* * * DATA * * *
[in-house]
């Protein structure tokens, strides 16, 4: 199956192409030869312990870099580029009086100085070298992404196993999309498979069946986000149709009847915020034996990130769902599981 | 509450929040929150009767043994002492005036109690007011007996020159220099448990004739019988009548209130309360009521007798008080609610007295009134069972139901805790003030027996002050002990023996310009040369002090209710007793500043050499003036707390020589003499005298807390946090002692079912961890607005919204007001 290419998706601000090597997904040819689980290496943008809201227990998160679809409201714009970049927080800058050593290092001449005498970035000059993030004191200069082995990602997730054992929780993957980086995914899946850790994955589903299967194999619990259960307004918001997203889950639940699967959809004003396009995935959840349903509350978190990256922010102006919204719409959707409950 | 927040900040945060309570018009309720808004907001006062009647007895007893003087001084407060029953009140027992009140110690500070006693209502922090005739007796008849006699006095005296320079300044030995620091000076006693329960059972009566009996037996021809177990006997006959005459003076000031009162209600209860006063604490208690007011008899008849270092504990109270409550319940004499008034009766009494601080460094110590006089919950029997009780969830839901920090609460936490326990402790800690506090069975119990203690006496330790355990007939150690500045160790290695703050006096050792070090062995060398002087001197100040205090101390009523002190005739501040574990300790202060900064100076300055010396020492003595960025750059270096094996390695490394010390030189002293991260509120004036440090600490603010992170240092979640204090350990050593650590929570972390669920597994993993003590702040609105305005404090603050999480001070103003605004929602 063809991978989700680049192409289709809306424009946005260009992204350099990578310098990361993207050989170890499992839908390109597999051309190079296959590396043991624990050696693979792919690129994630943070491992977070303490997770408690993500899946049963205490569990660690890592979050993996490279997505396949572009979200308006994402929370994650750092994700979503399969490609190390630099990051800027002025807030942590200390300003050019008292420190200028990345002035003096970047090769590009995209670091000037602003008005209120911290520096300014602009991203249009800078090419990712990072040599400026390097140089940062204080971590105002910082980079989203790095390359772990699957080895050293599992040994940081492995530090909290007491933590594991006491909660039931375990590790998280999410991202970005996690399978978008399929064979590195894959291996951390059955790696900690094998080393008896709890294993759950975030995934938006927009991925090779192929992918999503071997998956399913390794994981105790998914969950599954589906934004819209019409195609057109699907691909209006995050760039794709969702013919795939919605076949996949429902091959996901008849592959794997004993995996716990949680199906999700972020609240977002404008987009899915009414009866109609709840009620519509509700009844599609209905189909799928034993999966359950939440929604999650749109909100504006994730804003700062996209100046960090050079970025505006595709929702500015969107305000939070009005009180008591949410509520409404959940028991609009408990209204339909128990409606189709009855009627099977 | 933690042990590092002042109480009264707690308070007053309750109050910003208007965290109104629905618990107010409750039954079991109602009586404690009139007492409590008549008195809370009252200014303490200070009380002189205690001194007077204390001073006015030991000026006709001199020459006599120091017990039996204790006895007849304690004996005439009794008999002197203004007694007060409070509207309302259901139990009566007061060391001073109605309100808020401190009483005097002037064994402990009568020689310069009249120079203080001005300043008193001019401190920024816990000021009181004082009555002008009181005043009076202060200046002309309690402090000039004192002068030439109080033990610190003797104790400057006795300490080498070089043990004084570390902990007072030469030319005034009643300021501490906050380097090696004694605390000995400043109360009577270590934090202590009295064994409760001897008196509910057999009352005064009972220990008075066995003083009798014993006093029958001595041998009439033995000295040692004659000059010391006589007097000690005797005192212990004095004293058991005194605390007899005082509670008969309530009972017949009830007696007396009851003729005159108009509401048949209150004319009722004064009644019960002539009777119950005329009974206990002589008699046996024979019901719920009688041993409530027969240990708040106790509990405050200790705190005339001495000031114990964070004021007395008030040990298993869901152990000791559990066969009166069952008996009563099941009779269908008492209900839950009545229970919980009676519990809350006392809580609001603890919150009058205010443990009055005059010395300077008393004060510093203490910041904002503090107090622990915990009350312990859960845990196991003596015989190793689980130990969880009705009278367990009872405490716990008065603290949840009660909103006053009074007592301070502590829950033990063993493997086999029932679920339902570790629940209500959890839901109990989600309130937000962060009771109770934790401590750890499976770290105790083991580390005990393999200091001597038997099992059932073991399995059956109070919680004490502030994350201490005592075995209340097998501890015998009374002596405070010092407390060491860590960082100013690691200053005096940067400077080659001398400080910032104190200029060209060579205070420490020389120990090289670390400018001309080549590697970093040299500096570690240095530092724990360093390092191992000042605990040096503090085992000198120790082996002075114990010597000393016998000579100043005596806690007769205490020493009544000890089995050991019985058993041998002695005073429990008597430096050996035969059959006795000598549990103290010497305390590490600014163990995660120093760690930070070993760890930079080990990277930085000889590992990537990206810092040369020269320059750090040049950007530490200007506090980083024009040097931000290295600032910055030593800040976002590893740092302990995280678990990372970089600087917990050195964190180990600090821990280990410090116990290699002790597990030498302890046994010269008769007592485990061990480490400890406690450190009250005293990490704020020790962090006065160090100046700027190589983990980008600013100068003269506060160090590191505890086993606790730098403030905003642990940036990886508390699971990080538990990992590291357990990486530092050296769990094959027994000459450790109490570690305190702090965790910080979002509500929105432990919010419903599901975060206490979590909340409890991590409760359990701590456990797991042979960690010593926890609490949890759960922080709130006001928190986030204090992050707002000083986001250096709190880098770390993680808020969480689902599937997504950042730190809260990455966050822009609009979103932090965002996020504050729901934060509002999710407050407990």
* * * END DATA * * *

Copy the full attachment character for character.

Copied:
[in-house]
């Protein structure tokens, strides 16, 4: 199956192409030869312990870099580029009086100085070298992404196993999309498979069946986000149709009847915020034996990130769902599981 | 509450929040929150009767043994002492005036109690007011007996020159220099448990004739019988009548209130309360009521007798008080609610007295009134069972139901805790003030027996002050002990023996310009040369002090209710007793500043050499003036707390020589003499005298807390946090002692079912961890607005919204007001 290419998706601000090597997904040819689980290496943008809201227990998160679809409201714009970049927080800058050593290092001449005498970035000059993030004191200069082995990602997730054992929780993957980086995914899946850790994955589903299967194999619990259960307004918001997203889950639940699967959809004003396009995935959840349903509350978190990256922010102006919204719409959707409950 | 927040900040945060309570018009309720808004907001006062009647007895007893003087001084407060029953009140027992009140110690500070006693209502922090005739007796008849006699006095005296320079300044030995620091000076006693329960059972009566009996037996021809177990006997006959005459003076000031009162209600209860006063604490208690007011008899008849270092504990109270409550319940004499008034009766009494601080460094110590006089919950029997009780969830839901920090609460936490326990402790800690506090069975119990203690006496330790355990007939150690500045160790290695703050006096050792070090062995060398002087001197100040205090101390009523002190005739501040574990300790202060900064100076300055010396020492003595960025750059270096094996390695490394010390030189002293991260509120004036440090600490603010992170240092979640204090350990050593650590929570972390669920597994993993003590702040609105305005404090603050999480001070103003605004929602 063809991978989700680049192409289709809306424009946005260009992204350099990578310098990361993207050989170890499992839908390109597999051309190079296959590396043991624990050696693979792919690129994630943070491992977070303490997770408690993500899946049963205490569990660690890592979050993996490279997505396949572009979200308006994402929370994650750092994700979503399969490609190390630099990051800027002025807030942590200390300003050019008292420190200028990345002035003096970047090769590009995209670091000037602003008005209120911290520096300014602009991203249009800078090419990712990072040599400026390097140089940062204080971590105002910082980079989203790095390359772990699957080895050293599992040994940081492995530090909290007491933590594991006491909660039931375990590790998280999410991202970005996690399978978008399929064979590195894959291996951390059955790696900690094998080393008896709890294993759950975030995934938006927009991925090779192929992918999503071997998956399913390794994981105790998914969950599954589906934004819209019409195609057109699907691909209006995050760039794709969702013919795939919605076949996949429902091959996901008849592959794997004993995996716990949680199906999700972020609240977002404008987009899915009414009866109609709840009620519509509700009844599609209905189909799928034993999966359950939440929604999650749109909100504006994730804003700062996209100046960090050079970025505006595709929702500015969107305000939070009005009180008591949410509520409404959940028991609009408990209204339909128990409606189709009855009627099977 | 933690042990590092002042109480009264707690308070007053309750109050910003208007965290109104629905618990107010409750039954079991109602009586404690009139007492409590008549008195809370009252200014303490200070009380002189205690001194007077204390001073006015030991000026006709001199020459006599120091017990039996204790006895007849304690004996005439009794008999002197203004007694007060409070509207309302259901139990009566007061060391001073109605309100808020401190009483005097002037064994402990009568020689310069009249120079203080001005300043008193001019401190920024816990000021009181004082009555002008009181005043009076202060200046002309309690402090000039004192002068030439109080033990610190003797104790400057006795300490080498070089043990004084570390902990007072030469030319005034009643300021501490906050380097090696004694605390000995400043109360009577270590934090202590009295064994409760001897008196509910057999009352005064009972220990008075066995003083009798014993006093029958001595041998009439033995000295040692004659000059010391006589007097000690005797005192212990004095004293058991005194605390007899005082509670008969309530009972017949009830007696007396009851003729005159108009509401048949209150004319009722004064009644019960002539009777119950005329009974206990002589008699046996024979019901719920009688041993409530027969240990708040106790509990405050200790705190005339001495000031114990964070004021007395008030040990298993869901152990000791559990066969009166069952008996009563099941009779269908008492209900839950009545229970919980009676519990809350006392809580609001603890919150009058205010443990009055005059010395300077008393004060510093203490910041904002503090107090622990915990009350312990859960845990196991003596015989190793689980130990969880009705009278367990009872405490716990008065603290949840009660909103006053009074007592301070502590829950033990063993493997086999029932679920339902570790629940209500959890839901109990989600309130937000962060009771109770934790401590750890499976770290105790083991580390005990393999200091001597038997099992059932073991399995059956109070919680004490502030994350201490005592075995209340097998501890015998009374002596405070010092407390060491860590960082100013690691200053005096940067400077080659001398400080910032104190200029060209060579205070420490020389120990090289670390400018001309080549590697970093040299500096570690240095530092724990360093390092191992000042605990040096503090085992000198120790082996002075114990010597000393016998000579100043005596806690007769205490020493009544000890089995050991019985058993041998002695005073429990008597430096050996035969059959006795000598549990103290010497305390590490600014163990995660120093760690930070070993760890930079080990990277930085000889590992990537990206810092040369020269320059750090040049950007530490200007506090980083024009040097931000290295600032910055030593800040976002590893740092302990995280678990990372970089600087917990050195964190180990600090821990280990410090116990290699002790597990030498302890046994010269008769007592485990061990480490400890406690450190009250005293990490704020020790962090006065160090100046700027190589983990980008600013100068003269506060160090590191505890086993606790730098403030905003642990940036990886508390699971990080538990990992590291357990990486530092050296769990094959027994000459450790109490570690305190702090965790910080979002509500929105432990919010419903599901975060206490979590909340409890991590409760359990701590456990797991042979960690010593926890609490949890759960922080709130006001928190986030204090992050707002000083986001250096709190880098770390993680808020969480689902599937997504950042730190809260990455966050822009609009979103932090965002996020504050729901934060509002999710407050407990």